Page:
Rugby world remembers New Zealand great Jonah Lomu

The "first global rugby superstar" Jonah Lomu has died aged 40

Jonah Lomu, hailed as the world’s “first global rugby superstar”, has died aged 40.


The fearsome New Zealand winger had been suffering from a rare kidney disorder, but family spokesperson John Mayhew told the country’s media that his death was “totally unexpected”.

Lomu was just 20 years old when he burst on to the stage at the 1995 Rugby World Cup as an 18 stone, 6ft 5in giant, sprinting round or, more often, straight through his opponents.

He scored four tries in the All Blacks’ victory over England in the semi-final, and a total of 15 tries at World Cup matches – joint top in the list of all-time World Cup scorers.

Current and former All Blacks have been paying tribute to the player online, including World Cup-winning fly half Dan Carter.

All Black Israel Dagg underlined Lomu’s influence round the world.

Lomu’s New Zealand captain Sean Fitzpatrick led the tributes from former players.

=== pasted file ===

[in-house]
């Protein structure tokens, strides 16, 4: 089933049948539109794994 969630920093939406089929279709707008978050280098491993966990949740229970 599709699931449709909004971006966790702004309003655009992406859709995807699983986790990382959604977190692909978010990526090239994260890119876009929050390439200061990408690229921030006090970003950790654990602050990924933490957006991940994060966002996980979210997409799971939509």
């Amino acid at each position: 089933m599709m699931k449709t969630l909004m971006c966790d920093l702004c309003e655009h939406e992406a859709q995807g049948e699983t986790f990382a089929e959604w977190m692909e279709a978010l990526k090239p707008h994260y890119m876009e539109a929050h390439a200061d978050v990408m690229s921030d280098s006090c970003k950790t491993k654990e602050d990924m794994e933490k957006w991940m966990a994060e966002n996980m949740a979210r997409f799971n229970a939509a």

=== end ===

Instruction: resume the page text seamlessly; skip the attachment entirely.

After the 1995 match, England captain Will Carling famously said, “I am hoping not to come across him again. He’s a freak – and the sooner he goes away the better.”

On Wednesday morning, he paid his respects to a great friend.

Former England coach Sir Clive Woodward spoke on Radio 4’s Today programme about what it was that made Lomu such a great player.

Students at Lomu’s former school in New Zealand, Wesley College, paid tribute to their famous alumnus with a haka.

The Sports Minister for new Zealand, Jonathan Coleman, told the BBC that Lomu “was the first global rugby superstar”, adding that he was a “huge inspiration to Polynesian men and actually in later years with his battles against kidney disease, very inspirational to people suffering from chronic diseases as well.”


New Zealand prime minister John Key meanwhile said, “The thoughts of the entire country are with this family.”